Growing ag education

Sarah Widener – Staff Writer
Ellie Steensma sits crisscross applesauce on a futon munching on goldfish. She has just come back from working as a swim guard, one of her two jobs. Steensma is a busy woman. On top of her jobs, Steensma participates in music, acting, agriculture club, and pursuing not one, but two majors at Dordt College. She is a senior and will be the second graduate from the Agricultural Education program. A program that to date has one graduate and currently has three students.

“Agriculture Education is a program that allows you the opportunity to learn how to teach others about agriculture giving them a better perspective about what agriculture is and what impact it has,” said Steensma. “ I was looking through Dordts’ list of majors and applied for agriculture education. When I came here I was like ‘I thought there would actually be a program.’”

Though Steensma would say that Dordt has prepared her well for setting a positive example in the field of agriculture, she does see room in the program for improvement.
Her frustrations start with the fact there are not enough students in this program.
“It’s hard for me to have a place, I am in the middle between the education department and the agriculture department,” she said. “I don’t take enough classes in either to completely fit in.”

Steensma said that if there were more agriculture education students a subgroup of the two majors could be made.

Why are there not more students in this program?

“They don’t really advertise it,” explained Steensma, “People just don’t know about it.”

Professor Dr. Dick Jorger, the program developer for Agriculture Education, agreed: “We’ve got to get a promotional story together like all the Christian schools in the country. We gotta have a big poster, a website presence and a recruiter.”

Dr. Timothy Van Soelen, the education department adviser for all agriculture education students, said, “We’ve been known for education and we’ve been known for agriculture, but we have yet to develop a reputation of agricultural education.”

This program with one incoming freshman this year, Ashley Armstrong. Armstrong explained that she heard of Dordt’s agriculture education program randomly at an FFA event and chose the school because if its location and small size.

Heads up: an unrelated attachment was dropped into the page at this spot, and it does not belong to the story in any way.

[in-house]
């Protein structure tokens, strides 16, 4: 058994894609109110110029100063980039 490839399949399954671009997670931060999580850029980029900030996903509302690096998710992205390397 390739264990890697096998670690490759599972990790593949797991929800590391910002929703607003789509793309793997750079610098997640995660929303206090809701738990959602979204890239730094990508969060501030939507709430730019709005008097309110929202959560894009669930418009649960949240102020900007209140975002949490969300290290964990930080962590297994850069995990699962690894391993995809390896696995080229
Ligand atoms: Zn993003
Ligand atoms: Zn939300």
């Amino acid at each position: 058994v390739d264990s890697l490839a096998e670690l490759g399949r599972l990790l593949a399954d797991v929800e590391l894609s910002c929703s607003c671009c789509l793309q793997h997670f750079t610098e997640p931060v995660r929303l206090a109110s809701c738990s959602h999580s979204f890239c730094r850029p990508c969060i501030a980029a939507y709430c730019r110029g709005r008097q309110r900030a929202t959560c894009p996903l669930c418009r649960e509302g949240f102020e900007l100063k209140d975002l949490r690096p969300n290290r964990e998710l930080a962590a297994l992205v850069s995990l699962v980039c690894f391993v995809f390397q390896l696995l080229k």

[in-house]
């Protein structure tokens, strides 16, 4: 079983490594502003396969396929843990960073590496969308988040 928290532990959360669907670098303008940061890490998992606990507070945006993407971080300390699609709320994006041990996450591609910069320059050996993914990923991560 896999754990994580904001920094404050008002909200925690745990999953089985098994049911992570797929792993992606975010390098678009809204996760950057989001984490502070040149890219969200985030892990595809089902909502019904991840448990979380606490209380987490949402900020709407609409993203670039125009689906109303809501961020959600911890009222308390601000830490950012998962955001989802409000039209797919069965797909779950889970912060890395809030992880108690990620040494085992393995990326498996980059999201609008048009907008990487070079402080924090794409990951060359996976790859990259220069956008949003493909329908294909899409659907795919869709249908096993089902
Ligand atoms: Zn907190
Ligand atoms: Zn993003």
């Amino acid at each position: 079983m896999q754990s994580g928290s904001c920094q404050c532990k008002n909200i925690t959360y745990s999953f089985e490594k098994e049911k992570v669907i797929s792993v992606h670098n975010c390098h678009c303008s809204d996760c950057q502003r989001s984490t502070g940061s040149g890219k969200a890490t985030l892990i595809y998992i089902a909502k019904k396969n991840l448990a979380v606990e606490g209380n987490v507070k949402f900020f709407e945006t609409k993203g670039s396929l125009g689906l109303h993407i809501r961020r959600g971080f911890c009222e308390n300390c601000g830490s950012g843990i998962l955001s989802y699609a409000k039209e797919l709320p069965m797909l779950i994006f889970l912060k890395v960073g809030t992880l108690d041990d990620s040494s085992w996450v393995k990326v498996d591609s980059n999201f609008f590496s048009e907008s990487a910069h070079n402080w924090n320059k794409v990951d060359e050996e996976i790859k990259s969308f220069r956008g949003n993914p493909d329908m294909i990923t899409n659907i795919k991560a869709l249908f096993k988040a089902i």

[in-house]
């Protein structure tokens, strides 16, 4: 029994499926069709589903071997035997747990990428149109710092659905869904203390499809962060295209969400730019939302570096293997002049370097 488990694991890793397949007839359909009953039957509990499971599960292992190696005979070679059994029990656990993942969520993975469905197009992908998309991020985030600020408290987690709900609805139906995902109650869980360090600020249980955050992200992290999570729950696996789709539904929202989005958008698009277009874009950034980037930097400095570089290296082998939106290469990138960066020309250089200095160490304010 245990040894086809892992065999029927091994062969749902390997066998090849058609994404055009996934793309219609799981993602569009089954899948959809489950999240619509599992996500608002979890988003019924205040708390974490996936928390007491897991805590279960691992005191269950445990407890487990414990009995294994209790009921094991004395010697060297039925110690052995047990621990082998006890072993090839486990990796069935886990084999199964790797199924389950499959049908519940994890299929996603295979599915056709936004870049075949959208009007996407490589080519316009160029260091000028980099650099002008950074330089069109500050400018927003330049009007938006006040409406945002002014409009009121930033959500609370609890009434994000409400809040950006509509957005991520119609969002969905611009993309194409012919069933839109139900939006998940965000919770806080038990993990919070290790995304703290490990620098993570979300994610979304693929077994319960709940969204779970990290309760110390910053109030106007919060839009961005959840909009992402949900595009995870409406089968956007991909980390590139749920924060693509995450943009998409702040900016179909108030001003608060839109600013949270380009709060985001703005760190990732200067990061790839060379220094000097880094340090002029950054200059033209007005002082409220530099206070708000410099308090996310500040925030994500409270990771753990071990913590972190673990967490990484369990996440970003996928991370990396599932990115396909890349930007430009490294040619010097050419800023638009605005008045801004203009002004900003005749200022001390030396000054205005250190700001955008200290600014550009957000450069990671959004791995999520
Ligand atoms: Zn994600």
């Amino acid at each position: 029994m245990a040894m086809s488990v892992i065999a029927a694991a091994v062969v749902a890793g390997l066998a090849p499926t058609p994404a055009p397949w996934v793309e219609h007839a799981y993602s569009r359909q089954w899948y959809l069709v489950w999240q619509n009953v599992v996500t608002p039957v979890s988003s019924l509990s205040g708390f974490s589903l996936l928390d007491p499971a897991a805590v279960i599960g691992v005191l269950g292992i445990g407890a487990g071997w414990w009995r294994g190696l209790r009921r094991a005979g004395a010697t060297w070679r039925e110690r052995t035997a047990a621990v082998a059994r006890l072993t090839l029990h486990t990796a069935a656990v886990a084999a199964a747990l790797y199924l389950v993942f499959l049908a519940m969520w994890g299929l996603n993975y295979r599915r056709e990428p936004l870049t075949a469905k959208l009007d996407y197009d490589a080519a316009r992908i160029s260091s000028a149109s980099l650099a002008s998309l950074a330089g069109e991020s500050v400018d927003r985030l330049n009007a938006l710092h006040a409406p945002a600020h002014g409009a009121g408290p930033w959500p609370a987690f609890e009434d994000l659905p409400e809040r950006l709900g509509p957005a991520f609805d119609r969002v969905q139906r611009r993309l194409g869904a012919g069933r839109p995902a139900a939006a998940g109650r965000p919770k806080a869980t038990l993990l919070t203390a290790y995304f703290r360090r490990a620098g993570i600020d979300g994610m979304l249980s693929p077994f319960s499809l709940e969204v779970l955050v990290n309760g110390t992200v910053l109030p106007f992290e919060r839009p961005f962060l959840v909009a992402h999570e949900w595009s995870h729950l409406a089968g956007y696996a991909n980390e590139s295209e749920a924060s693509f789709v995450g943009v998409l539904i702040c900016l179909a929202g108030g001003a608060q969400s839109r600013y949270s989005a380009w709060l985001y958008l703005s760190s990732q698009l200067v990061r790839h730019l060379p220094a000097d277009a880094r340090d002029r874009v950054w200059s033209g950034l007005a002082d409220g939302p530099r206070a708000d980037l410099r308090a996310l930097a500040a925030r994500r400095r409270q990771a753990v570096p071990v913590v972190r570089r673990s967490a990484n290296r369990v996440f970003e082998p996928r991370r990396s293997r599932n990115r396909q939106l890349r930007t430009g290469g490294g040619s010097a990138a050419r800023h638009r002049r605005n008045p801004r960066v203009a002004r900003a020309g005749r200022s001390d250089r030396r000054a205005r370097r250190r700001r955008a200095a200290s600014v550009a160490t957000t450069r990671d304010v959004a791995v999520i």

Another challenge with this program, according to students in it, is the list of required classes. For example, Steensma was required to take organic chemistry but not biology. Dr Jorger agreed that Ag Ed majors should take biology.

Only 30.5 credits out of a 127 credit plan for the Agriculture Education program are agriculture classes. That’s fewer than the 35 required credit hours of core classes. Education classes account for 43.5 credits in this Ag Ed major. The discrepancy between the programs totals out to 13 credit hours, almost a semester worth of classes. This imbalance is caused by two things. The number of education classes required for an educational license in the state of Iowa is high and Dordts’ heavy core load.

According to DeVrees, the class outline is “Core Ag plus. Which means there is something about plants, animals, soils, policy, business, nutrition, and mechanics.” This is so that students have a basic understanding of most areas of Agriculture.

“Students are going to have more passions in one area then another so hopefully they will specialize with their electives,” added DeVrees. There are two open elective slots in this program.

Dordt’s biggest competitor for this program is Iowa State University. The Ag Ed program at Iowa State requires 40 Ag Ed specific credits taught by their 24 Ag Ed professors.
This is a sharp contrast to Dordts’ program with nine Ag Ed specific classes and one Ag Ed professor.

“It’s hard to prepare when you don’t have a good background in agriculture but just education,” said Steensma, “That’s what makes me nervous thinking I might not have enough background knowledge in agriculture.”

It can be challenging for agriculture education students to bridge the gaps that span between the agriculture and education programs.

“Which comes first the chicken or the egg? Do we add more agriculture education specific classes that draw more students or get enough students to create more agriculture education classes?” questioned Dr. Van Soelen.

Although the Ag Ed program at Dordt is currently small, Dordt faculty say is Ag education is ready for growth, especially among Christians. Professors note that there is a shortage of Ag teachers.

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